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johnsosirleaf's made to the women of liberia. "they std by me and they supporteme," she has said, "and my administrati will empower th." >> what n i do to enable them to move alon the pa where not only have theynow won the peaceful liberia, b what do we give back to them to enable th toe empowered enab them reach their tential? and my connection with them was to say, you've do it for liberia. you've done it for me, andy commitme is to find a way to give it bac to you. >> reporter: she arted with hercabinet, naming women to the most more than ministrs -- finance, forei affairs, commerce. shmade a woman the nation's police ief. she so, not surprisingly,ut a woman in charg of the gender mistry, which reallmeans women's mistry. gender minister glord said
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women's groups mushroomed in liria after the war to fill e vacuum that was created by the absence of govnment. >> for the first timen the history of ts country, women are all over the place. we try to let them know tat we are not competing. just want to cplement one another's efforts, and we hope that will see us as a fure partner and we nd to work together. reporter: for some men, tha panership is already flourishing. >> we support thewomen strongly. >> reporter: and in th country where meand boysave alwa had priority, presiden johnson-sirleaf's abolished fees for pimary schools thelp expand thed kaucation of gis. she vowed to end the scourge of ra and for her lawyer base o market women, she fixed up th markets where th sell their goodand earn a living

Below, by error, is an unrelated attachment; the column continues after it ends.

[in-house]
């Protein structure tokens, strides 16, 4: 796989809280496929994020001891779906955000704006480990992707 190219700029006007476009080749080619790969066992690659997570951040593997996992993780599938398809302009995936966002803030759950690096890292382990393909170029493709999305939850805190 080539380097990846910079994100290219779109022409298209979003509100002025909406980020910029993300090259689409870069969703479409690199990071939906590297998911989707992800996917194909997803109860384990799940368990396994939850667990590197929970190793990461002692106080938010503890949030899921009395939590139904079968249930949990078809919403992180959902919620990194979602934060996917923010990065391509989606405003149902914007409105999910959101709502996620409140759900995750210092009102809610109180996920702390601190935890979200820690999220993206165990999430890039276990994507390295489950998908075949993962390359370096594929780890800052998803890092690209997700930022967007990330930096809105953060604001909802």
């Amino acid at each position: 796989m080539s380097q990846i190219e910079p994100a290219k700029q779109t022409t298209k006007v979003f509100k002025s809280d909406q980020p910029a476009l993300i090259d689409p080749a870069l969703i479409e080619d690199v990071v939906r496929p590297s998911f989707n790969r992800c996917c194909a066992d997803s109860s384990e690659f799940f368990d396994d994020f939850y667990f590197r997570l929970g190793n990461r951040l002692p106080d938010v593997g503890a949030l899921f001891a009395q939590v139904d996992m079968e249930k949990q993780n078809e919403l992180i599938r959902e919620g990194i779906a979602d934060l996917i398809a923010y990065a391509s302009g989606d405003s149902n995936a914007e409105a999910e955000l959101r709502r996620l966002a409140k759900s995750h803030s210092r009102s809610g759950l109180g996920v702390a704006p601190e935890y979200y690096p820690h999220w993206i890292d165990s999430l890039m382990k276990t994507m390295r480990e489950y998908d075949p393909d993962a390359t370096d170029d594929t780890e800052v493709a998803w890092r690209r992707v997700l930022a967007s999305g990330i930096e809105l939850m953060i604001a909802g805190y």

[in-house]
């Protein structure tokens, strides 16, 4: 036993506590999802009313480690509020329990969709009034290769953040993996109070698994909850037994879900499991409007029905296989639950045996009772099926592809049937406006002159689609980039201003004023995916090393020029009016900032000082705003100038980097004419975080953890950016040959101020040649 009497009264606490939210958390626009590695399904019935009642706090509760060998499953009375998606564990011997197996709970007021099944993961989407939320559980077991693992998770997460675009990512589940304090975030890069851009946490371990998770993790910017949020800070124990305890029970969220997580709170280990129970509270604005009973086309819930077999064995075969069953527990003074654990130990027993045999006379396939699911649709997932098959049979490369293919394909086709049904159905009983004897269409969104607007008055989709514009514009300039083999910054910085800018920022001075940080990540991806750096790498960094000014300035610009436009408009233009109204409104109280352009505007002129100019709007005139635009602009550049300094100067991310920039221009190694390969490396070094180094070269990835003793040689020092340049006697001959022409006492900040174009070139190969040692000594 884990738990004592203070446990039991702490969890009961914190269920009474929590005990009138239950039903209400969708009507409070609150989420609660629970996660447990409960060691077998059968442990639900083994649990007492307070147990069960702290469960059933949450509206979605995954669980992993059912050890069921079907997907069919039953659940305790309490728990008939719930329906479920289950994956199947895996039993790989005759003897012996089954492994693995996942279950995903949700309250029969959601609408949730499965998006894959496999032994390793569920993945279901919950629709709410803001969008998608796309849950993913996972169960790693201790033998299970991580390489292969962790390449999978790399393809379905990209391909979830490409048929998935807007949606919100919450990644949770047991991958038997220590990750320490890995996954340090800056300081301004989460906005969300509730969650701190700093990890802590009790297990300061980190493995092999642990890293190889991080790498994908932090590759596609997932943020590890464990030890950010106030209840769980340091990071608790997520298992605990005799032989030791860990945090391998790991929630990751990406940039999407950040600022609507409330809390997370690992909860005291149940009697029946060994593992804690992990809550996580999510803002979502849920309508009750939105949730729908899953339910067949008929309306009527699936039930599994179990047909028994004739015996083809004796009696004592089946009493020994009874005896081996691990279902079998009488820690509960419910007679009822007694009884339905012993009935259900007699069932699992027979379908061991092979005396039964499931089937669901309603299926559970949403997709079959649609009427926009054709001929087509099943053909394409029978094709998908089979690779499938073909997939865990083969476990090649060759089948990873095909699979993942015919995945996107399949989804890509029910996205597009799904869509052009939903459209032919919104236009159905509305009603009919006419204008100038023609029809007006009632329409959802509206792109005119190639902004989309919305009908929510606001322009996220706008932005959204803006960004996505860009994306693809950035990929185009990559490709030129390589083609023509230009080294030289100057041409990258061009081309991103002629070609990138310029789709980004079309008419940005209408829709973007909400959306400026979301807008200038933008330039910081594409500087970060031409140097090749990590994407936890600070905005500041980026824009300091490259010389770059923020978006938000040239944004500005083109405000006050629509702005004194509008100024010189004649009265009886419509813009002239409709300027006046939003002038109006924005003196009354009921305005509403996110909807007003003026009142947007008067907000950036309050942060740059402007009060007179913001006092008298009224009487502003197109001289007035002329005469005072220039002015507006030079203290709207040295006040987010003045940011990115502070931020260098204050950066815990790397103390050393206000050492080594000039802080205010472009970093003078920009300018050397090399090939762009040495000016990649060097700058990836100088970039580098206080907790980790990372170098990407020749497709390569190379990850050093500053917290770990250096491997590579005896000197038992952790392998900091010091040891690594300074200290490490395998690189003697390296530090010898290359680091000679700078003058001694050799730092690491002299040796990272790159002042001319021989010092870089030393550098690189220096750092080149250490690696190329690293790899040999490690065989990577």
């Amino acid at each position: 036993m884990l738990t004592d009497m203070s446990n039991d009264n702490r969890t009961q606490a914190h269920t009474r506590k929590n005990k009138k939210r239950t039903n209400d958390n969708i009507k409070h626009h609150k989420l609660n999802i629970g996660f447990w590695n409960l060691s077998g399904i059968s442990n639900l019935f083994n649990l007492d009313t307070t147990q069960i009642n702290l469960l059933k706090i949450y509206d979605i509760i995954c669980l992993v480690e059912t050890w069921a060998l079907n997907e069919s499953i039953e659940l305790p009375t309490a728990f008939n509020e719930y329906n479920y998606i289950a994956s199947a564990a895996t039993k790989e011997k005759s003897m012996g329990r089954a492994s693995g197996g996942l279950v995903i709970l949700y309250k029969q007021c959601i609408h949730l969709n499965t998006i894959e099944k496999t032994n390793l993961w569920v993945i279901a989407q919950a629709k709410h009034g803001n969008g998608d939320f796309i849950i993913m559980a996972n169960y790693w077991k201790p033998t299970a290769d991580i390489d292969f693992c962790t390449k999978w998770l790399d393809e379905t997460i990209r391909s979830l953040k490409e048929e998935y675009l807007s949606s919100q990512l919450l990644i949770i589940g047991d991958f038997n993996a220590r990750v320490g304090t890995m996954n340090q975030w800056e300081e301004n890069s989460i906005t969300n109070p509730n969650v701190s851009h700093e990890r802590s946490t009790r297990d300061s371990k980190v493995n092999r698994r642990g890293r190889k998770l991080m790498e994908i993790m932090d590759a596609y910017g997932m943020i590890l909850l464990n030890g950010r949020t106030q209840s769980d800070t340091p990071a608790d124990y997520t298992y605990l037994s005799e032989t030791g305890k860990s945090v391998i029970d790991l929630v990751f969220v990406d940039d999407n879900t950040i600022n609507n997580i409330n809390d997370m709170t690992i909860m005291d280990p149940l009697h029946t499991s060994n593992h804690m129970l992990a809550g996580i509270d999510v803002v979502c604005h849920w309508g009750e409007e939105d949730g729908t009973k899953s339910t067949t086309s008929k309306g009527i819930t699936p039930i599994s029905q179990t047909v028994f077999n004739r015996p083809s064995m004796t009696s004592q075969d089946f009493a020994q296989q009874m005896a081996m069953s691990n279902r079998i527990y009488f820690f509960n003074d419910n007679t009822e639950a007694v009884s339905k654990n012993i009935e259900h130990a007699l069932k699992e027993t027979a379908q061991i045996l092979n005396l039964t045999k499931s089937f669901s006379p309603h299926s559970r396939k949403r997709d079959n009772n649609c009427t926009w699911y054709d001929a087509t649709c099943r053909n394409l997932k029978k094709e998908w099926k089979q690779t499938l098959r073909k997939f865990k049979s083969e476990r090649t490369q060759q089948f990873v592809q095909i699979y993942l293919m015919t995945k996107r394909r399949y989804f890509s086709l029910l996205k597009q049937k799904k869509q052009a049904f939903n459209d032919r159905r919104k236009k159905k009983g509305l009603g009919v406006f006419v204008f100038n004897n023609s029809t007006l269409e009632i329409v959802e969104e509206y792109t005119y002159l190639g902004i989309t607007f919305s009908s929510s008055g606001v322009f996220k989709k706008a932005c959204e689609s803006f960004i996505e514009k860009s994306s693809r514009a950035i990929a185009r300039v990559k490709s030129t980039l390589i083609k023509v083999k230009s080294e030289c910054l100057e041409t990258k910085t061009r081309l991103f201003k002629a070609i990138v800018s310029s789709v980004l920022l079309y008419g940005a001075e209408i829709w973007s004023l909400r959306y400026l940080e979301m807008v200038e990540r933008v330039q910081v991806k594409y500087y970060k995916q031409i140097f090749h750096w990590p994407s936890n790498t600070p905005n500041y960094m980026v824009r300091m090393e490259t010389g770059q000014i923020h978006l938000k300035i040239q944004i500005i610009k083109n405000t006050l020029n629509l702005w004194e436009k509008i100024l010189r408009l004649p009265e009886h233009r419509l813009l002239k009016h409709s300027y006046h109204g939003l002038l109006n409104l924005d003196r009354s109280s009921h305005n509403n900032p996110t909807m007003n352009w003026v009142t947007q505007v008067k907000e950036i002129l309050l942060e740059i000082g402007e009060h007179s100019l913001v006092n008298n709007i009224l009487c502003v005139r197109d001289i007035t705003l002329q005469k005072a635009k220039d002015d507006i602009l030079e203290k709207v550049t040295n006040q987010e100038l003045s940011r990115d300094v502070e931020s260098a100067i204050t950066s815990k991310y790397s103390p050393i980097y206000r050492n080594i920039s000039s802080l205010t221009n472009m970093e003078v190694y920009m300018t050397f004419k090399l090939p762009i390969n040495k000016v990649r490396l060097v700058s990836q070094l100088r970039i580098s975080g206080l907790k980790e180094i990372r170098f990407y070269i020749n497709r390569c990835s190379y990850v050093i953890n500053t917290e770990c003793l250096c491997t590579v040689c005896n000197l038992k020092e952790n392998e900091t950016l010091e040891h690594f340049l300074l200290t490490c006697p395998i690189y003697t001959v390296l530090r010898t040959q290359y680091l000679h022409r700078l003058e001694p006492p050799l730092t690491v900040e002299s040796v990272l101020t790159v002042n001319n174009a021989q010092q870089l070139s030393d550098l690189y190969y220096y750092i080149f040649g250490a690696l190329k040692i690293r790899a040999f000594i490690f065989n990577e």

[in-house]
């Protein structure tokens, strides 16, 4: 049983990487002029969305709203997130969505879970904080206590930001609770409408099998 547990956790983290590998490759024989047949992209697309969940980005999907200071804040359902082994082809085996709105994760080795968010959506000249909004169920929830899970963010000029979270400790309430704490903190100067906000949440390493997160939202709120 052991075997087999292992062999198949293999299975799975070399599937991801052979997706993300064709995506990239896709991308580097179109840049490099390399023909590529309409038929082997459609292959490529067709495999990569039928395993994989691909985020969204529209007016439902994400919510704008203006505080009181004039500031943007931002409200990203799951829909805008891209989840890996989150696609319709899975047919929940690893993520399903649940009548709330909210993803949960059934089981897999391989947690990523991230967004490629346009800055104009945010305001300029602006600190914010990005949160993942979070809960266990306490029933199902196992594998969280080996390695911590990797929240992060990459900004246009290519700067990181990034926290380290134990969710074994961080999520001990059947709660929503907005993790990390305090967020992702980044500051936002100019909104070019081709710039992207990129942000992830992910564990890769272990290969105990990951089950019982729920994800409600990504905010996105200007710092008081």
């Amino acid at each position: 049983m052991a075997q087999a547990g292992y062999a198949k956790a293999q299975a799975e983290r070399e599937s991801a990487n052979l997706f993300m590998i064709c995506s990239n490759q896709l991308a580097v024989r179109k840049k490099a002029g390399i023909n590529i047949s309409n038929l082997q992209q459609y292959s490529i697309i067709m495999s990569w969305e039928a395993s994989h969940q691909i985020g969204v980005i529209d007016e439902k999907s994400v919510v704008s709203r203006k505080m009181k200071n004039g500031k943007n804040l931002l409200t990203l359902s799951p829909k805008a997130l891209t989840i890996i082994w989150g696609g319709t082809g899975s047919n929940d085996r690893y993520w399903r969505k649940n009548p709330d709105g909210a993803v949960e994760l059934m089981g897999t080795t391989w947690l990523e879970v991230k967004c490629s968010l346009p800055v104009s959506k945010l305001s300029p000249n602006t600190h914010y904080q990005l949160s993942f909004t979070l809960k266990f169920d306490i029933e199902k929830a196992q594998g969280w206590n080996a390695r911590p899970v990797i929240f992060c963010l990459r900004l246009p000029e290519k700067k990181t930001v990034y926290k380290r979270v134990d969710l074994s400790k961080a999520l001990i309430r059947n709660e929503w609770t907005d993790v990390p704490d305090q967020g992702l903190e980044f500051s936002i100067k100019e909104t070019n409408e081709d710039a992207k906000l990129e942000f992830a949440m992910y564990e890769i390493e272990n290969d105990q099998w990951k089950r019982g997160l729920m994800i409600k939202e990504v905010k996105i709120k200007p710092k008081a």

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>> this is an example our children. >> your dahter could be president. >>y daughter could be president. >> reporter: h many of you wod like to be predent? oh, the girl, yeah! wod you have said that before president sirleaf was in office? >> no. >> so many of them th are saying thanow. i want to foow the president's footsts. many others say i wa to be a doctor, engineer, teacher. today theynow that thr poteial can be methrough thri barriers to them anymore. >> reporter: which means wom may notonly rule liberia, but theiown destinys well. i'm lynn sherr f "worldfus" in monrovia,iberia. >>ou canind more from liberia, including more7%z4uc and an interview with the country's president at worldfocus.org.